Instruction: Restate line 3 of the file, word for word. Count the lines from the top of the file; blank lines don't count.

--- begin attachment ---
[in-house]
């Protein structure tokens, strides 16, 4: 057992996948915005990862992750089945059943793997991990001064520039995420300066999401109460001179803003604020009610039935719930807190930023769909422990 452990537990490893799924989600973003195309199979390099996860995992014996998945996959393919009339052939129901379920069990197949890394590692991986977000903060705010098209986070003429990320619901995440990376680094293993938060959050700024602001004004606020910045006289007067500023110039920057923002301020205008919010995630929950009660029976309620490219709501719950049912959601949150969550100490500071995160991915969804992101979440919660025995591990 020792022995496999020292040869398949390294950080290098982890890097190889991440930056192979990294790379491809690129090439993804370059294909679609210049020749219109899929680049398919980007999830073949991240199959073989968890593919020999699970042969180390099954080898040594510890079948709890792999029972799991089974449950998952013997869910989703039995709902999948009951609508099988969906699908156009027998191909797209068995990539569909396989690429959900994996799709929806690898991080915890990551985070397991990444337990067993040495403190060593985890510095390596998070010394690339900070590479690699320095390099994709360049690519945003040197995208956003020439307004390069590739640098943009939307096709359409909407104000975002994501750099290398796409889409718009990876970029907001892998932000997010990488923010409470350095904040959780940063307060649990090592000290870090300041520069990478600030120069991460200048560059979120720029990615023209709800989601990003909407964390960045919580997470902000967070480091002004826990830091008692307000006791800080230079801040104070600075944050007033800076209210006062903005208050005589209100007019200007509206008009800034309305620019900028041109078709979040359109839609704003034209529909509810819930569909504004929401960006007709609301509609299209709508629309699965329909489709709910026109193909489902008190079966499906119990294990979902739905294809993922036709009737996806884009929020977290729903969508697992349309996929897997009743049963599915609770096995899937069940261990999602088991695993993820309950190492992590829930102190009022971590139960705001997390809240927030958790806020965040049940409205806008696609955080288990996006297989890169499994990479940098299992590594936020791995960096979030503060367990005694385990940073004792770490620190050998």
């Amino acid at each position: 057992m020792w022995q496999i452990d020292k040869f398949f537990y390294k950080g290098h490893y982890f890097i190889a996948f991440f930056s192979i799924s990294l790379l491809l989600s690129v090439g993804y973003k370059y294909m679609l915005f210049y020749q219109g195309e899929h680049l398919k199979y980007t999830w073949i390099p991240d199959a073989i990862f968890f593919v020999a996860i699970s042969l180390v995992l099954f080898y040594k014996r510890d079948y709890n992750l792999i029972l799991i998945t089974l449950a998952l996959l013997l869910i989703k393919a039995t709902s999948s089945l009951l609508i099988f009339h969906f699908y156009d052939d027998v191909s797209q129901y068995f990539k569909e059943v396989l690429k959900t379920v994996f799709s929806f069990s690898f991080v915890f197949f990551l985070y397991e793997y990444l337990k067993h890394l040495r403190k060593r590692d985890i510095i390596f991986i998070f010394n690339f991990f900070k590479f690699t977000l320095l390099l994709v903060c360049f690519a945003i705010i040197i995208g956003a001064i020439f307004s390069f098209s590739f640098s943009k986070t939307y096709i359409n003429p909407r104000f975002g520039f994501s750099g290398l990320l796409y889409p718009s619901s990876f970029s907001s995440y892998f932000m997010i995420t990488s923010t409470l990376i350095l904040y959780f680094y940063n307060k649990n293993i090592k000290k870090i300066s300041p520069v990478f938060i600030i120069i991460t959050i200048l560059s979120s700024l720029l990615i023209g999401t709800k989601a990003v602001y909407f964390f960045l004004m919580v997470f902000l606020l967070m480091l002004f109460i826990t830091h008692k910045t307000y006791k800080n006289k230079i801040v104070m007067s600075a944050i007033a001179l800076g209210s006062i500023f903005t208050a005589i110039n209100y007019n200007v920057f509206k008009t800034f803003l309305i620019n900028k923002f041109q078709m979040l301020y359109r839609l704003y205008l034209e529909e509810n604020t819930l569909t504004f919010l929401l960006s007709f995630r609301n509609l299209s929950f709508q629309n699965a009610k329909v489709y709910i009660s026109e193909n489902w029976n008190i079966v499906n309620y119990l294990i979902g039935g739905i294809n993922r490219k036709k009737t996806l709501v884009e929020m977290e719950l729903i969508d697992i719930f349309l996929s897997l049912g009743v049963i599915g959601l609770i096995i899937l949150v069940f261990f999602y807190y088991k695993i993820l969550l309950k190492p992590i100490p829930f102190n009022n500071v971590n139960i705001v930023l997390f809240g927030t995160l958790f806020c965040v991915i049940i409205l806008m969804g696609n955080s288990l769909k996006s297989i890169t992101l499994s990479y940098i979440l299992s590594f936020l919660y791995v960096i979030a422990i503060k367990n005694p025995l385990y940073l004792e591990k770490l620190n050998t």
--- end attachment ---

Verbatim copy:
């Amino acid at each position: 057992m020792w022995q496999i452990d020292k040869f398949f537990y390294k950080g290098h490893y982890f890097i190889a996948f991440f930056s192979i799924s990294l790379l491809l989600s690129v090439g993804y973003k370059y294909m679609l915005f210049y020749q219109g195309e899929h680049l398919k199979y980007t999830w073949i390099p991240d199959a073989i990862f968890f593919v020999a996860i699970s042969l180390v995992l099954f080898y040594k014996r510890d079948y709890n992750l792999i029972l799991i998945t089974l449950a998952l996959l013997l869910i989703k393919a039995t709902s999948s089945l009951l609508i099988f009339h969906f699908y156009d052939d027998v191909s797209q129901y068995f990539k569909e059943v396989l690429k959900t379920v994996f799709s929806f069990s690898f991080v915890f197949f990551l985070y397991e793997y990444l337990k067993h890394l040495r403190k060593r590692d985890i510095i390596f991986i998070f010394n690339f991990f900070k590479f690699t977000l320095l390099l994709v903060c360049f690519a945003i705010i040197i995208g956003a001064i020439f307004s390069f098209s590739f640098s943009k986070t939307y096709i359409n003429p909407r104000f975002g520039f994501s750099g290398l990320l796409y889409p718009s619901s990876f970029s907001s995440y892998f932000m997010i995420t990488s923010t409470l990376i350095l904040y959780f680094y940063n307060k649990n293993i090592k000290k870090i300066s300041p520069v990478f938060i600030i120069i991460t959050i200048l560059s979120s700024l720029l990615i023209g999401t709800k989601a990003v602001y909407f964390f960045l004004m919580v997470f902000l606020l967070m480091l002004f109460i826990t830091h008692k910045t307000y006791k800080n006289k230079i801040v104070m007067s600075a944050i007033a001179l800076g209210s006062i500023f903005t208050a005589i110039n209100y007019n200007v920057f509206k008009t800034f803003l309305i620019n900028k923002f041109q078709m979040l301020y359109r839609l704003y205008l034209e529909e509810n604020t819930l569909t504004f919010l929401l960006s007709f995630r609301n509609l299209s929950f709508q629309n699965a009610k329909v489709y709910i009660s026109e193909n489902w029976n008190i079966v499906n309620y119990l294990i979902g039935g739905i294809n993922r490219k036709k009737t996806l709501v884009e929020m977290e719950l729903i969508d697992i719930f349309l996929s897997l049912g009743v049963i599915g959601l609770i096995i899937l949150v069940f261990f999602y807190y088991k695993i993820l969550l309950k190492p992590i100490p829930f102190n009022n500071v971590n139960i705001v930023l997390f809240g927030t995160l958790f806020c965040v991915i049940i409205l806008m969804g696609n955080s288990l769909k996006s297989i890169t992101l499994s990479y940098i979440l299992s590594f936020l919660y791995v960096i979030a422990i503060k367990n005694p025995l385990y940073l004792e591990k770490l620190n050998t």